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Missy’s Pool Mentalities. ~ Missy Moran Capestrain

Pool related conflicts are really quite easy to avoid with only a bit of knowledge and understanding.

How many times have you heard that somebody does not want to play those really good players because they don’t have a chance, and would only be donating? Or on the flip side, s/he should want to play me/us — the better players — to make their game better? For ease of understanding levels of play, players will be divided into one of three different divisions — upper, middle, and lower.

Lower division players are those who are new to the sport: beginners. Their skill level has only just begun to be developed. It is very early in establishing a level of play. At this point players have not established themselves in the pool world.

Being mostly self-taught, they have not learned English; they have not learned patterns, nor are they familiar with safety play (for the most part.) Games are often a series of shot making or attempting shots as well as leaving opponents badly, as a pattern play and execution has not been learned.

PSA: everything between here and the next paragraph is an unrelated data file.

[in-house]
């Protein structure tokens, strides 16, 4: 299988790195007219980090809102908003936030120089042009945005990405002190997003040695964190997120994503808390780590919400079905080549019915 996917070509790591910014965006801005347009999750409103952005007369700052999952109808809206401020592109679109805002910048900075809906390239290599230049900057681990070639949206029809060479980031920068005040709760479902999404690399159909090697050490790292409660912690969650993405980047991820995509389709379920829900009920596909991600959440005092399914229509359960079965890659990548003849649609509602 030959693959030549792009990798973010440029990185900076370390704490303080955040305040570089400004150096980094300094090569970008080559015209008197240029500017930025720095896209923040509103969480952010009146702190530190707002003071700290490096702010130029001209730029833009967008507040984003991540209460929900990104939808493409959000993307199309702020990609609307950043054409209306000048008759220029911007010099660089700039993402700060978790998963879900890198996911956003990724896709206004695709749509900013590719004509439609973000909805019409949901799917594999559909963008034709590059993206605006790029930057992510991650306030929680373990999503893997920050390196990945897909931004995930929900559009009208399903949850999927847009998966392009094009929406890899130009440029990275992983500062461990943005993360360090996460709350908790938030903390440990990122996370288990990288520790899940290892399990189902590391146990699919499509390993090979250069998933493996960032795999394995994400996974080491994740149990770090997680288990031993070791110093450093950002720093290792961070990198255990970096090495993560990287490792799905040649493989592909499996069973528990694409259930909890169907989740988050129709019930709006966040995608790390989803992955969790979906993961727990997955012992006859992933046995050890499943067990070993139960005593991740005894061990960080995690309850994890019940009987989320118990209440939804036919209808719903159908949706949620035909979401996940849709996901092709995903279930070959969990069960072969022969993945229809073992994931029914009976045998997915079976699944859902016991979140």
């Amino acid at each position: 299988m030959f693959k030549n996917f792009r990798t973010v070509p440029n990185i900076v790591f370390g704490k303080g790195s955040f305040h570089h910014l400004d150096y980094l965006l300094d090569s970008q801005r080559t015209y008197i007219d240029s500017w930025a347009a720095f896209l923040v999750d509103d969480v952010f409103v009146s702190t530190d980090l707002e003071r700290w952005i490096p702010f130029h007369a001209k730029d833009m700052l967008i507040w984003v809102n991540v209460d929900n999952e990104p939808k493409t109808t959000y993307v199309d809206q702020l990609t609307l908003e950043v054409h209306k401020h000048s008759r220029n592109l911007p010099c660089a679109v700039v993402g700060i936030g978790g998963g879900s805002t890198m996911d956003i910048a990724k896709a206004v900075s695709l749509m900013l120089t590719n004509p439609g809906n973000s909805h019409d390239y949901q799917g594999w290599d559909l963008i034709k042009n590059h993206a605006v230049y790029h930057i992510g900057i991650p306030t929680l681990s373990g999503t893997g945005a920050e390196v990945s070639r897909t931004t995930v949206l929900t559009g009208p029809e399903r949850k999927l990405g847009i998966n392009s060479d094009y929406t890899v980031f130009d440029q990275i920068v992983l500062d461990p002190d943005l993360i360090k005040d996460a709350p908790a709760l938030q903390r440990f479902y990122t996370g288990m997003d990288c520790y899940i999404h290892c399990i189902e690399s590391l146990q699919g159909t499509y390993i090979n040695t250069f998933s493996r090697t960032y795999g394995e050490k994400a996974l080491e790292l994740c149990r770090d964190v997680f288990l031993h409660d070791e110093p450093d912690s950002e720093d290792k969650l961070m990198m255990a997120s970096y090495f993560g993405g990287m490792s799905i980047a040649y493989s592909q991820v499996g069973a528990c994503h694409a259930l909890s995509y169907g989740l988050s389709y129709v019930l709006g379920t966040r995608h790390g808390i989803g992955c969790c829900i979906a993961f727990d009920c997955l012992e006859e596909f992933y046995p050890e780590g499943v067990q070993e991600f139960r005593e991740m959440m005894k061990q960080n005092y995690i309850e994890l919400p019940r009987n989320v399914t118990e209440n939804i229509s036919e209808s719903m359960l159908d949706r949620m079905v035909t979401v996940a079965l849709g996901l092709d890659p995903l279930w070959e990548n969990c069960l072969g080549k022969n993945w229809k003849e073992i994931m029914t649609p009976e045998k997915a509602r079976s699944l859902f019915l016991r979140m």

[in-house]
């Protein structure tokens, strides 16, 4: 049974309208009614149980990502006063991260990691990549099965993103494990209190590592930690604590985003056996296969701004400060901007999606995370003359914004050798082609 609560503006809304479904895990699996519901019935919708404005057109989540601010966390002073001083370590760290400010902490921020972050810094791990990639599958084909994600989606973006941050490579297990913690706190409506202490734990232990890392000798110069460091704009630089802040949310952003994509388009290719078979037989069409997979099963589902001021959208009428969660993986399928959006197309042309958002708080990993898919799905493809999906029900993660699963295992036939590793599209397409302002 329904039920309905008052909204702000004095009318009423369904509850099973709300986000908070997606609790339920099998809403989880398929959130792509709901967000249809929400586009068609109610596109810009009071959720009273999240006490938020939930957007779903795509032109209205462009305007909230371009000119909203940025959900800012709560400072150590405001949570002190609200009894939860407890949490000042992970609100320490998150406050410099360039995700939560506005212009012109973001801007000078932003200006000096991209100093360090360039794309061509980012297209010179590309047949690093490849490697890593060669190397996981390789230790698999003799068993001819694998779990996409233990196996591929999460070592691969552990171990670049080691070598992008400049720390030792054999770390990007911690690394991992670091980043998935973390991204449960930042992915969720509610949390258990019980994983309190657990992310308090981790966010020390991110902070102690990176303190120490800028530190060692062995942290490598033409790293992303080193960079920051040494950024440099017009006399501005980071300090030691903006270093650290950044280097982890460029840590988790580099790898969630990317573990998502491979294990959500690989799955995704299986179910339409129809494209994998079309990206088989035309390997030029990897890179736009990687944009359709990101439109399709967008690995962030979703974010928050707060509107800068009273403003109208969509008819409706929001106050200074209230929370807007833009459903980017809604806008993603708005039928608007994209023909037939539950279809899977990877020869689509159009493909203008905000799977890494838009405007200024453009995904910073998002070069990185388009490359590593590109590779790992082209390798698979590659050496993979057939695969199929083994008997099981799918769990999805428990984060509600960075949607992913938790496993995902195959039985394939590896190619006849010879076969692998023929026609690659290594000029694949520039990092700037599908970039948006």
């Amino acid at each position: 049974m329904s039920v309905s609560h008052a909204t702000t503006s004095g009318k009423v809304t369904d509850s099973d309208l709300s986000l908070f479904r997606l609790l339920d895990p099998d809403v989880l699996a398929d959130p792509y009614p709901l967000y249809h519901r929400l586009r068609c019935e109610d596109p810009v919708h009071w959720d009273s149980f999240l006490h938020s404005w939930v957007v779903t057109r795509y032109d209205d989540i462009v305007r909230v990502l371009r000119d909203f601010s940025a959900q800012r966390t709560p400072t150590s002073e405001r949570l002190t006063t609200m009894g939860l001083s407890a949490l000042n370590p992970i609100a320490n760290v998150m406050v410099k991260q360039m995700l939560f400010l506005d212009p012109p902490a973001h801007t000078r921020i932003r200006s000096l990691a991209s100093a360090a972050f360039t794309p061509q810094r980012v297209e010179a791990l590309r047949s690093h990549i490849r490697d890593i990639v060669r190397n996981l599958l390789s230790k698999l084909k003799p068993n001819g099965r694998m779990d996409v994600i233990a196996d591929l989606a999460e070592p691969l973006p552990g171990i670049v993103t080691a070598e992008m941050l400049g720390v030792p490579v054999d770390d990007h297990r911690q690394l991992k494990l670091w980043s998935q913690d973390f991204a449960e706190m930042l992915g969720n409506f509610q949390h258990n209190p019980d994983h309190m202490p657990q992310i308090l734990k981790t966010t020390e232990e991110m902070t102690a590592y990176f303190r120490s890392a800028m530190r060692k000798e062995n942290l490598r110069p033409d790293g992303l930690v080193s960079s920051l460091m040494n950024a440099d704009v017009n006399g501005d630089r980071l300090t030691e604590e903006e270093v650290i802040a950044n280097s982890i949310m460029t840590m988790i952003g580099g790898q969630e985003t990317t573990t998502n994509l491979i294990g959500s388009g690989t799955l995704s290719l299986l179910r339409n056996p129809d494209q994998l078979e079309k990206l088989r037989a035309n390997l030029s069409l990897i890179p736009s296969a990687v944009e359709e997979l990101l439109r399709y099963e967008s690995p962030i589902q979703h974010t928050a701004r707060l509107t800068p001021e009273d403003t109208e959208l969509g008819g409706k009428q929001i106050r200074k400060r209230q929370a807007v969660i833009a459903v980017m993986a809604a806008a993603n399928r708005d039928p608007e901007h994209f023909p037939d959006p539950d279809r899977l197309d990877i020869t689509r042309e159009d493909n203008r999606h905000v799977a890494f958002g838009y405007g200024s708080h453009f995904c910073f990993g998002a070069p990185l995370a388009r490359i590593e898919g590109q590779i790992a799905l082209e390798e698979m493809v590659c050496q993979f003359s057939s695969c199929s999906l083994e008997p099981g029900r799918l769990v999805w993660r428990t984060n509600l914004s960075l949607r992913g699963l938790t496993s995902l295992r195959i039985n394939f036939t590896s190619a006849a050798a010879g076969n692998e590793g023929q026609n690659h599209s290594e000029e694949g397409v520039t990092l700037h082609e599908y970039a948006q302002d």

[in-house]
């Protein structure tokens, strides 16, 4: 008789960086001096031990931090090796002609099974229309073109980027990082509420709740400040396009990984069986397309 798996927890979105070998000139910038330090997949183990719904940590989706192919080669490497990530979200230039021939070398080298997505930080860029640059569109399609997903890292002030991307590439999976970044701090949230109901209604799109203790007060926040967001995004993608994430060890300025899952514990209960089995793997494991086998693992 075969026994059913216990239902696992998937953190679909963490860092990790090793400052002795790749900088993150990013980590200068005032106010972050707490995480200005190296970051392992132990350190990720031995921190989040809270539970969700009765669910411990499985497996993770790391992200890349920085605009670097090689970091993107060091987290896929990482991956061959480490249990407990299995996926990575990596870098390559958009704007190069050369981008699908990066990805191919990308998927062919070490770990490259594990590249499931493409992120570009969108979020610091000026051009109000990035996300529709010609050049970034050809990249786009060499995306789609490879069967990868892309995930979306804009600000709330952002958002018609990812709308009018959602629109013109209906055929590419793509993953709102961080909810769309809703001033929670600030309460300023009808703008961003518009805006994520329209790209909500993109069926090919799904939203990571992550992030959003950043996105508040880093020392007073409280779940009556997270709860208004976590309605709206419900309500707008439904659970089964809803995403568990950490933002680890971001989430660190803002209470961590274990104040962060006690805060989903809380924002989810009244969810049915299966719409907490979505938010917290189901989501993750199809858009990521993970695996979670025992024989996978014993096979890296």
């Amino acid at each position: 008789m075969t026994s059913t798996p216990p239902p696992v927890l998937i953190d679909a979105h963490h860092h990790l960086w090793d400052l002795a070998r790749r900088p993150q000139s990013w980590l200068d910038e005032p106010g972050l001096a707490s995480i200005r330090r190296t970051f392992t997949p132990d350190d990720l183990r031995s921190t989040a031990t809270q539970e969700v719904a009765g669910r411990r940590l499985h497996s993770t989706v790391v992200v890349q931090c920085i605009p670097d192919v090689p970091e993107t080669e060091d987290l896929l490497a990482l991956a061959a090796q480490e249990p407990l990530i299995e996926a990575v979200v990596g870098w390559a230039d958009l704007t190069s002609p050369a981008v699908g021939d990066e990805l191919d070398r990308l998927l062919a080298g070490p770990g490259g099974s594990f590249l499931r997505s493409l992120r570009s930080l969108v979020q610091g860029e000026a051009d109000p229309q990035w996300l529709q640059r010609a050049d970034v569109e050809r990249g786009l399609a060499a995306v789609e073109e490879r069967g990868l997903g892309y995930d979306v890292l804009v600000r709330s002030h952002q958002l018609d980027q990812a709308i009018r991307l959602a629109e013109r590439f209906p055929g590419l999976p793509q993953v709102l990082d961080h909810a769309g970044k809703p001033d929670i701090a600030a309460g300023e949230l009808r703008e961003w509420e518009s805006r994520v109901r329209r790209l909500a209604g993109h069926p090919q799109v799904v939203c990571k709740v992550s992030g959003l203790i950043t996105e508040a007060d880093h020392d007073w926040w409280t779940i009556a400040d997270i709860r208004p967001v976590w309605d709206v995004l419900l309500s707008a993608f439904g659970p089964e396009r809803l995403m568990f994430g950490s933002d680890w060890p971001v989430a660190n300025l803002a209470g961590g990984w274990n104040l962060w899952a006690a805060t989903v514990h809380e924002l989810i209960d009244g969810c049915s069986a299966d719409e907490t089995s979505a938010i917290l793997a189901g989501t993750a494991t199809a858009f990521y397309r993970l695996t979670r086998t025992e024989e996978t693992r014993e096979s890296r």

Most here have not taken lessons, do not practice drills, and may never intend to do either. League night is recreation. It is a chance for a night out with the guys, their girlfriends, to have a few beers, hit some balls, and maybe even win a few games. They are the beginners, the newbies of pool. They have fun on league night.

The middle level players are probably much more competitive, have more of a skill set, and want to win. Sure, they want to have a few beers and have fun on pool night, and win some games. Their ability is generally a good bit higher than that of the lower level players. Most middle players have their own cues, have had some instruction, have or are working on their game, and want to win.

They are appreciative when given help, especially by a very good player, but only when they ask for help and not when approached out of the blue, being told about all of the mistakes they made. Advice is welcomed if the player has asked for it.